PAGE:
FDA Authorizes Another Monoclonal Antibody Treatment
By David Doolittle

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Physicians now have another option in the fight against COVID-19, thanks to the U.S. Food and Drug Administration’s (FDA) emergency use authorization (EUA) this week of another monoclonal antibody treatment.

The EUA is for the combination of bamlanivimab and etesevimab, which FDA said reduced hospitalization and death rates of patients with mild to moderate COVID-19 symptoms.

FDA in November approved EAUs for bamlanivimab alone as well as Regeneron’s antibody cocktail of casarivimab and imdevimab. The treatments also have been shown to reduce SARS-CoV-2 virus levels and to decrease risk of hospitalization due to COVID-19, health officials have said

“While bamlanivimab and etesevimab administered together resulted in a lower risk of resistant viruses developing during treatment compared with bamlanivimab administered alone, both treatments are expected to benefit patients at high risk of disease progression,” FDA said.

None of the treatments are authorized for patients who are hospitalized due to COVID-19 or require oxygen therapy due to COVID-19, FDA said.

The agency has published fact sheets for both physicians, and patients and caregivers, with details including dosage, preparation, administration, storage, and warnings.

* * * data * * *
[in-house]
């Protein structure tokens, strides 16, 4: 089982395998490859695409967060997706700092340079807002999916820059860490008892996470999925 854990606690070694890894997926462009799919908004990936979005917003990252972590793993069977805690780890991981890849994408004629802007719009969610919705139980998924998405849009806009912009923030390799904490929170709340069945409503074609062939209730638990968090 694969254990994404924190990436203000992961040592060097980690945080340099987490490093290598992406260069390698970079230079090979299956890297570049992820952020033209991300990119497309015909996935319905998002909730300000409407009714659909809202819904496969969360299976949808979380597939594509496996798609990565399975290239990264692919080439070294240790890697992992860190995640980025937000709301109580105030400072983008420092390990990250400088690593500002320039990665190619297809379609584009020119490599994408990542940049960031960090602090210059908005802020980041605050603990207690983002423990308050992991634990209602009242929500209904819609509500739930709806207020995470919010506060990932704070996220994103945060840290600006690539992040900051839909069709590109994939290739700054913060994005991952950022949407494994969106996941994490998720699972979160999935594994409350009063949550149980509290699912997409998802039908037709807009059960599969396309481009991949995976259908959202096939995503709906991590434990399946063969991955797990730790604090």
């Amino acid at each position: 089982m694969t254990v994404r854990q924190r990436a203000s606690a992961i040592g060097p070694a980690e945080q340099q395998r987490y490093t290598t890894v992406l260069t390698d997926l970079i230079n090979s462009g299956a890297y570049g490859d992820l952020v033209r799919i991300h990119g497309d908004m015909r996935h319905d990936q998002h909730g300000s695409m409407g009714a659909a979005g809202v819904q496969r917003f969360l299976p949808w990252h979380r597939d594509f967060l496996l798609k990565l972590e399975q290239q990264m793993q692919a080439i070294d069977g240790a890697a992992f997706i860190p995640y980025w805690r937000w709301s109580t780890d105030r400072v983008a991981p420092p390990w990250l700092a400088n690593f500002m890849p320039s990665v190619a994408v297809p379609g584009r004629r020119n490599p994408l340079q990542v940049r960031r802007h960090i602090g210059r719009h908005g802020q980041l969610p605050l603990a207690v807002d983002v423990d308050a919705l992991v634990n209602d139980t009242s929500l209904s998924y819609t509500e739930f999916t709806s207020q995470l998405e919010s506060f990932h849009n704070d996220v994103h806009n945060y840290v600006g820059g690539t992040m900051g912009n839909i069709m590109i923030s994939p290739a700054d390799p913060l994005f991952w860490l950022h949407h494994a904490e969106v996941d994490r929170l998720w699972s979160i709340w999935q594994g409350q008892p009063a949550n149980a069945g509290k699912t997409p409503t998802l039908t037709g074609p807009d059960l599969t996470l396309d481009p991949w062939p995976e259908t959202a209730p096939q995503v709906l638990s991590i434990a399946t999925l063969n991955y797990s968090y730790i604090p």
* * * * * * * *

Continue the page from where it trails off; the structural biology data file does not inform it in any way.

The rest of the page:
The Centers for Disease Control and Prevention (CDC) recommends that people who have received monoclonal antibody treatments should wait at least 90 days before receiving a COVID-19 vaccine. The 90-day delay should be taken “as a precautionary measure until additional information becomes available, to avoid potential interference of the antibody therapy with vaccine-induced immune responses,” CDC warned.

In addition, all facilities that administer monoclonal antibody treatments must report specific dosage information, including patient information, through ImmTrac2, the state’s vaccine registry. Facilities must additionally  report the total number of doses administered daily to the Texas Division of Emergency Management.  

Texas created a Therapeutics Finder Map to assist you with locating facilities that can provide the treatments. Physicians must contact the institutions directly to determine availability and to arrange for an infusion. 

Find more tools, resources, and information on TMA’s COVID-19 Resource Center, which is continually updated.

Last Updated On

February 12, 2021

Originally Published On

February 12, 2021

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David Doolittle

Editor

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Dave Doolittle is editor of Texas Medicine and Texas Medicine Today. Dave grew up in Austin, where he attended culinary school as well as the University of Texas. He spent years covering Central Texas for the Austin American-Statesman newspaper. He is the father of two girls, a proud Longhorn, and an avid motorsports fan.

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